Fairmont Queen Elizabeth (Montreal), December 7 - 10, 2012
In principle, it is straightforward to compute the vibrational spectrum of a molecule without neglecting
coupling and anharmonicity: one must calculate eigenvalues and eigenvectors of a matrix representing the Hamiltonian in an
appropriate basis. In practice, this is difficult because the matrix is very large. To obviate the $N^2 $
memory and $N^3$ CPU costs of standard diagonalisation methods, it is now common to use iterative algorithms
(e.g. Lanczos, Davidson, Filter Diagonalisation) for computing eigenvalues and eigenvectors.
It is easy to efficiently implement iterative algorithms when a direct product basis is used.
However, for a molecule with more then four atoms, a direct product basis set is large and (although
iterative algorithms eliminate the need to store the matrix)
minimising the number of basis functions required to obtain converged eigenvalues
would be advantageous. Can this be done without jeopardizing the efficiency of the matrix-vector products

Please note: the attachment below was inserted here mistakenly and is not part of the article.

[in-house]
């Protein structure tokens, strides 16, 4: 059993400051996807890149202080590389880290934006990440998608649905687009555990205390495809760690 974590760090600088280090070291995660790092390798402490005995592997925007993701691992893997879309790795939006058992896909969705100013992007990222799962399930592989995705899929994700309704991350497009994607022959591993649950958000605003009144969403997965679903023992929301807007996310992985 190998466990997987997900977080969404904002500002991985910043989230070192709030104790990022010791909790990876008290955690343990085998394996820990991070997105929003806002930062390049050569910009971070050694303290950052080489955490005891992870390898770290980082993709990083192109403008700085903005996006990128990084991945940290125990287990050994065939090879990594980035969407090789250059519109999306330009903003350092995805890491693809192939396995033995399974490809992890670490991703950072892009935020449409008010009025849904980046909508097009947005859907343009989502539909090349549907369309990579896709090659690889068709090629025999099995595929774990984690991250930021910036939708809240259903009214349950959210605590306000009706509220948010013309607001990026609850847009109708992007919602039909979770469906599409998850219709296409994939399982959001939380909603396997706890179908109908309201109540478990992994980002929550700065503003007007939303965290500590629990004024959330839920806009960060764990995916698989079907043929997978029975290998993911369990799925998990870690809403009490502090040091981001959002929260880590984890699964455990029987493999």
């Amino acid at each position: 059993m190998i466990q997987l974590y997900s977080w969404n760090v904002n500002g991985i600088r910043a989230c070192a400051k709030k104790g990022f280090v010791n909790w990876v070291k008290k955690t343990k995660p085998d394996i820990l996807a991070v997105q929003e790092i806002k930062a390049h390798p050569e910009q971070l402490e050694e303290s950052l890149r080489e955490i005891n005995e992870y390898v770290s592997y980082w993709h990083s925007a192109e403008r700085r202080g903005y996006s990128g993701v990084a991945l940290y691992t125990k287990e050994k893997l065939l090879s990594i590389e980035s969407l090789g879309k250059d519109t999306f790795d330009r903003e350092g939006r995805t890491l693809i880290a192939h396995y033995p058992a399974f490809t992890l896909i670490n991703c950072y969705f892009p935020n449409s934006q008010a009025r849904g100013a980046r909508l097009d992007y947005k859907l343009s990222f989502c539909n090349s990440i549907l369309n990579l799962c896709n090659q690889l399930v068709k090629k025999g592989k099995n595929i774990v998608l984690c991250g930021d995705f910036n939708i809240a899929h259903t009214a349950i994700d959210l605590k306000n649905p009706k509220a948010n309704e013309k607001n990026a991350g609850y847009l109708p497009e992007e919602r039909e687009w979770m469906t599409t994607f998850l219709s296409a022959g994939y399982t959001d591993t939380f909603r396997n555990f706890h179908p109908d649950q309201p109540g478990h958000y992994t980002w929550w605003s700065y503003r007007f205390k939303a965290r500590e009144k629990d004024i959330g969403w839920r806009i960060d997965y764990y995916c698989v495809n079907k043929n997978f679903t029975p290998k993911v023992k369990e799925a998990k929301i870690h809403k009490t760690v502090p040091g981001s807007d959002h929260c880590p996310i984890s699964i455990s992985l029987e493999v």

required by all iterative algorithms?
One way to reduce the number of basis functions is to discard unimportant functions from a direct product basis.
In this talk I shall present new basis-size reduction ideas of this type that are compatible with efficient matrix-vector products.
Things have changed first in the 1980s, with the related concept of "Tunnelling Time", i.e. how to measure "the time it takes a particle to tunnel through a potential barrier"? It turns out that no consensus has been reached yet on how to define such tunnelling times. It is in the 2010s, with the advent of sources of coherent radiation delivering "attosecond" (1 as = 10-18 s) pulses, that one has investigated photoionization in the time domain. At a fundamental level, this has opened the possibility to "clock" the response of a quantum system to the annihilation (absorption) of one photon.
We shall address some issues raised by this new generation of measurements and we shall present a theoretical analysis of recent experiments. These have evidenced the existence of attosecond time delays between the emission times of electrons ejected from different sub-shells in atoms, upon the absorption of one photon , .
 M. Schultze et al. "Delay in Photoemission", Science 328 1658-1662 (2010).
 K. Klünder et al. "Probing Single-Photon Ionization on the Attosecond Time Scale",
Phys. Rev. Lett. 106, 143002 (2011).